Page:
14 Years Later: People Operations is the Future of Human Resources in the Philippines
Learn about People Operations
The following is an excerpt from The 50: HR Leaders Reimagining the Filipino Organization. Authored by Patricia Yap, this chapter is titled, “14 Years Later: People Operations is the Future of Human Resources in the Philippines ” In it, Vane Macatangay, the Regional HR Director of Zen Rooms, is interviewed about how the organization executes its strategy in allowing for greater collaboration within teams.
Employees shouldn’t be afraid of human resources
Every company we know has a unique business strategy that contributes to its success. The biggest and most recognized ones however, possessed something greater—people. And although a company wouldn’t be one without them, some places just knew how to highlight themselves using their people as their greatest asset and strategy. One such company is ZEN Rooms.
And in doing so, the people at ZEN Rooms were highlighted and led by none other than Vane Macatangay, the Regional HR Director who took it upon herself to change the way the human resources field was viewed in the Philippines.
Macatangay, with more than 10 years in the field of HR, observed one thing through and through. “People avoided us,” she said with a laugh. “Before I became the HR Director of ZEN Rooms and moved from one company to the next, my first job was in a manufacturing company. And it was so bizarre that whenever my supervisor and I came down to the manufacturing-assembly department, people would look at us in a certain way and I would just simply think, ‘why—did I do something? Did someone do something?’’”
Through the years, Macatangay saw how employees in the Philippines often avoided HR at all costs. She said that it was primarily because whenever an employee would have interactions with anyone from HR, it would always be one of two things: employee grievances or labor disputes. When they weren’t interacting with them however, they’d be seen as just someone who processes their payroll and droned on about internal policies and compliance.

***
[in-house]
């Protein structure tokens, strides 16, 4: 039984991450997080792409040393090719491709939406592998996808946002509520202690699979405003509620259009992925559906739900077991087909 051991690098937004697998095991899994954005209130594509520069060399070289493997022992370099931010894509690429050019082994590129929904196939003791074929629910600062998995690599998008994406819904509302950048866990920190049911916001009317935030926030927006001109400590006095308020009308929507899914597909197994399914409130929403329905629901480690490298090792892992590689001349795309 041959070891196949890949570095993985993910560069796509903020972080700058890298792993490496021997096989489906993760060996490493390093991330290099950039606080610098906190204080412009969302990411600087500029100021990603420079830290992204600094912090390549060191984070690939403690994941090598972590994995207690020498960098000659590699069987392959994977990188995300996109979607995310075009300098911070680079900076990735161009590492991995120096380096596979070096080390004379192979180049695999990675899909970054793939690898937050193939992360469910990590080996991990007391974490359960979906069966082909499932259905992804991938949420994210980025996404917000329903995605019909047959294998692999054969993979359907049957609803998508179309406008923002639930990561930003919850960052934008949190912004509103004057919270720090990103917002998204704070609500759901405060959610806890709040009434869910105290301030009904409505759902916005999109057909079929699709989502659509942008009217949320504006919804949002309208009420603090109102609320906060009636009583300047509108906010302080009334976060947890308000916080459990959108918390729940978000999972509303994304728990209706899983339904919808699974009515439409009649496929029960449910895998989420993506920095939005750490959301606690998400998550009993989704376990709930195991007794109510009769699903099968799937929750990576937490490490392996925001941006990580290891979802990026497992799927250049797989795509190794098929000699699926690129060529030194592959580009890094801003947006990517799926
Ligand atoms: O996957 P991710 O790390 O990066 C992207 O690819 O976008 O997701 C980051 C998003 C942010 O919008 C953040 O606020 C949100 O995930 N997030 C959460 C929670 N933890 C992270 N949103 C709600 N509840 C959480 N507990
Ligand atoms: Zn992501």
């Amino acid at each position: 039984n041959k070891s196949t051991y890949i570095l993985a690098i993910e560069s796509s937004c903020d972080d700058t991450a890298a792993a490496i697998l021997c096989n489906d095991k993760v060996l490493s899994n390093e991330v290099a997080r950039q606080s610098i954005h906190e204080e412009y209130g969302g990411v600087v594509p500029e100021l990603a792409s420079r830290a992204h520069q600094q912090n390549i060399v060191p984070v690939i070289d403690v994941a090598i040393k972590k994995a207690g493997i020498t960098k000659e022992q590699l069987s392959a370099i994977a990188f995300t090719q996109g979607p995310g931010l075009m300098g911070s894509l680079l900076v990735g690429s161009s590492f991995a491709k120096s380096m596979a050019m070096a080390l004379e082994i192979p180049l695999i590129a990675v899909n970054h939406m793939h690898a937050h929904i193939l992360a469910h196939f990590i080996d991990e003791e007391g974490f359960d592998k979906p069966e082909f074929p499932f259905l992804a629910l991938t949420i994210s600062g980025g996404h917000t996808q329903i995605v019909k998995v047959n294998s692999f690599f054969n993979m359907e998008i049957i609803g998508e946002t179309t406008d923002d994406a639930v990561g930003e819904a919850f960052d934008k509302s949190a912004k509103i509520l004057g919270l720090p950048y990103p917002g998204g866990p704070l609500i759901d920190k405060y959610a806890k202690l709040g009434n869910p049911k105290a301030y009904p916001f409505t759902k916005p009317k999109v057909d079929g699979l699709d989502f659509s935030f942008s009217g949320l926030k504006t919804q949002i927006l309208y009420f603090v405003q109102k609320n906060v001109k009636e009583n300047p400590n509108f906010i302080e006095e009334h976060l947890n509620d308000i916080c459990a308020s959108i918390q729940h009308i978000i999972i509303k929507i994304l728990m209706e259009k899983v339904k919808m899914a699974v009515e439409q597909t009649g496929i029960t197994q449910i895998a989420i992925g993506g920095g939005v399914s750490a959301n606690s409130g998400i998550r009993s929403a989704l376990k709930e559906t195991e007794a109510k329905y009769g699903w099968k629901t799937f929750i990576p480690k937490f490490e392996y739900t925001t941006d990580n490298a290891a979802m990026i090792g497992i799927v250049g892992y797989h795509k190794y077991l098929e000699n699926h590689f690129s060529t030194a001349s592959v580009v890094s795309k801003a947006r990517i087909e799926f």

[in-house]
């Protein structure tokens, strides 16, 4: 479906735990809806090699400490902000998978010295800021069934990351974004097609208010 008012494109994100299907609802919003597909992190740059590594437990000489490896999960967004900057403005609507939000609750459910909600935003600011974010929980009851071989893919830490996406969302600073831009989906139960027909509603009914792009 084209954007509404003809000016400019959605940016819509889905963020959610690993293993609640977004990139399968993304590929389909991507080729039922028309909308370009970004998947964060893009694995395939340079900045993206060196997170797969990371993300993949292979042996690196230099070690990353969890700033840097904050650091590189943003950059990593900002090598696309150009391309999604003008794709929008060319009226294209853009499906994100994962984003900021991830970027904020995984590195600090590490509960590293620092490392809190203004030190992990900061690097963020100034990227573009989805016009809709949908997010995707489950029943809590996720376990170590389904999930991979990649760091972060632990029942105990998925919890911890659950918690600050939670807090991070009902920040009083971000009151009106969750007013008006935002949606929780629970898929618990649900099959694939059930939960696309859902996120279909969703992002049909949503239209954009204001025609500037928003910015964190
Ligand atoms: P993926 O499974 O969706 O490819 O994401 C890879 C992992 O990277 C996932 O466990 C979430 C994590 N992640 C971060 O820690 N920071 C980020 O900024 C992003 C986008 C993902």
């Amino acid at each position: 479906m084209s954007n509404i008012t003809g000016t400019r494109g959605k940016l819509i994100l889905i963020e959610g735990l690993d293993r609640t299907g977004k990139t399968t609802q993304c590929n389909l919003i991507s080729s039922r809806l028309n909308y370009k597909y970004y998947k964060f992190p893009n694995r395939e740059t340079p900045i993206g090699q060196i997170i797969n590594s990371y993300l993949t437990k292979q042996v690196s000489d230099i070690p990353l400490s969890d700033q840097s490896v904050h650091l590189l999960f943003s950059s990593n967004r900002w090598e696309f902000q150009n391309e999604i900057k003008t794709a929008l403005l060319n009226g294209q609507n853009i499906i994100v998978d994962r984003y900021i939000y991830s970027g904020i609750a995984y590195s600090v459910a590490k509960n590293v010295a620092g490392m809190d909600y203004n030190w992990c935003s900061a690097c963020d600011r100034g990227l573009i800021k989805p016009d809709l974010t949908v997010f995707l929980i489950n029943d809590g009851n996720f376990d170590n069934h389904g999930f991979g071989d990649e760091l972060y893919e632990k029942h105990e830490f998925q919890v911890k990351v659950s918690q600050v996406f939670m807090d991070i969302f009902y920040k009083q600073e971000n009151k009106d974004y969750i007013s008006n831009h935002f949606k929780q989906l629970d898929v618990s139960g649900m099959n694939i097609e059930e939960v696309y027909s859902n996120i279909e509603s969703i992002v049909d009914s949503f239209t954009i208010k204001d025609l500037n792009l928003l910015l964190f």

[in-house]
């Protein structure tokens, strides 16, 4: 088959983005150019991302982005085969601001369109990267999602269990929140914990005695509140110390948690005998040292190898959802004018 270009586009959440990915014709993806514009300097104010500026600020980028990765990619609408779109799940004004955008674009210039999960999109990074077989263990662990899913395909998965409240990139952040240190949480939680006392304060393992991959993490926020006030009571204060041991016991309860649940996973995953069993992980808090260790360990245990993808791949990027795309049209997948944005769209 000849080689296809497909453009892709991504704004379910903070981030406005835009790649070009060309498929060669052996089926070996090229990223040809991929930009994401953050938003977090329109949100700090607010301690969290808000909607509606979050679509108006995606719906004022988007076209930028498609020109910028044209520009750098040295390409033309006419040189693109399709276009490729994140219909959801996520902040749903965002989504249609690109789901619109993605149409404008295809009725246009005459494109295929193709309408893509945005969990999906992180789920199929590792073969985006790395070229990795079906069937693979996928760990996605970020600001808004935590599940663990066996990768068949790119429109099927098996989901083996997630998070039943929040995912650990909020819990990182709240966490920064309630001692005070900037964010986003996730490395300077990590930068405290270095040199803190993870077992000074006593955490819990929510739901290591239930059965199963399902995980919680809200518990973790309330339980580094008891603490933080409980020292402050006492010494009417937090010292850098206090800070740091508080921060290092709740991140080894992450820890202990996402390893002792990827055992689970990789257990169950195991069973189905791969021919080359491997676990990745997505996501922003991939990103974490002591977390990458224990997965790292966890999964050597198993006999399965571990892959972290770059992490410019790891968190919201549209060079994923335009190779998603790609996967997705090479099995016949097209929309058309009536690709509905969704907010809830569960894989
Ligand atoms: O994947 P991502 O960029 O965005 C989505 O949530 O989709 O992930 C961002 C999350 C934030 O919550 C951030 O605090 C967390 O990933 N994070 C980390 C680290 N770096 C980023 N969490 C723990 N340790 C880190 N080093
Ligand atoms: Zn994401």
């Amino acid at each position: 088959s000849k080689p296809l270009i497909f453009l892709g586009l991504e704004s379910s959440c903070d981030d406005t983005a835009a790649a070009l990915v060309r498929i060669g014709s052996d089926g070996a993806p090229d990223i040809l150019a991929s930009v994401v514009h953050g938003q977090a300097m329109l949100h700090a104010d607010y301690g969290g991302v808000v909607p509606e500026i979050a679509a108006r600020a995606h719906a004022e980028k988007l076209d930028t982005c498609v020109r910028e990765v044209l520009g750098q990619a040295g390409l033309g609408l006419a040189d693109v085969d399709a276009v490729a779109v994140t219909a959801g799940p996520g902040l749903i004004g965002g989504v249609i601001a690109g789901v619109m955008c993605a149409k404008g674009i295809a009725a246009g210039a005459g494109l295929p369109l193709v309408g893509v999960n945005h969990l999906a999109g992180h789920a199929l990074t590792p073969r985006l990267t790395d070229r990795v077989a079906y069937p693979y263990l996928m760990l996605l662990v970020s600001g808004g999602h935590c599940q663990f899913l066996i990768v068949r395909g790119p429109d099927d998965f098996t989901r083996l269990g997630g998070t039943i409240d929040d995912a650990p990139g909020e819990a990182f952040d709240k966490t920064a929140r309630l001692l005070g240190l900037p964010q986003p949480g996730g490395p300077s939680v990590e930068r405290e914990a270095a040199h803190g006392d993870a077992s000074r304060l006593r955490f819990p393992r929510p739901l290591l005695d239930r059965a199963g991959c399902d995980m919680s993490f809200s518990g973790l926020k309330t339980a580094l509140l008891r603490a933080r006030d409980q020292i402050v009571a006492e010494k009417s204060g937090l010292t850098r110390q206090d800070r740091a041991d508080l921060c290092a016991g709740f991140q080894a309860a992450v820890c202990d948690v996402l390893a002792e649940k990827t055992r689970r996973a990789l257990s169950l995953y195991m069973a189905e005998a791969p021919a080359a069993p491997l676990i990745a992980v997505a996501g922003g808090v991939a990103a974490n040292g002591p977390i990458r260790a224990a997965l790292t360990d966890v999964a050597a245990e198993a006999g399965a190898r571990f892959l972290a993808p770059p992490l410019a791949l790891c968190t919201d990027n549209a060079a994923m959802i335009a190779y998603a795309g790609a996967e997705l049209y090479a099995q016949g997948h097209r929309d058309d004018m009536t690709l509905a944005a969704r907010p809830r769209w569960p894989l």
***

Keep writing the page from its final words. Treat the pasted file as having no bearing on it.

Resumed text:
Thankfully, she learned about Laszlo Bock, the former SVP of People Operations at Google, and the man that coined the term “people operations”. With this, Macatangay learned that HR was always viewed as administrative and bureaucratic. She learned that the way to shift this view was to transform HR to “People Operations” as it was perceived more credible and trustworthy.
Because before Bock coined the term in 2006, most executives and employees would simply view the human resources as just an administrative function: Here’s the payroll, review and sign it. Here’s the employee benefits, handle it. Here’s a person we don’t need anymore, fire them. Sounds familiar? You bet.
Employees then viewed HR as an enemy to avoid. This shouldn’t be the case. Instead of hearing alarms blare when an HR is walking down the halls, employees should see a beacon of light when the HR walks through and executives should not limit their role to that of an administrator.
This is why Macatangay thanked people who think like Bock. As the future draws closer, more and more organizations and companies, especially technology-based ones, are putting the focus on HR as more of a strategic business partner.
“More than a decade ago, Bock started this whole ‘people operations’ movement, and people are coming to realize it now more than ever. Thanks to technology as well, organizations are becoming more collaborative both internally and externally, and it’s really shaping the way HR worked with all levels of an organization” she said.
And when Macatangay started working for a tech startup back in 2018, she really saw and learned how people operations was the future of HR. According to her, the primary reason why she joined the company was to work closely with an agile HR and people operations expert that she heard worked there.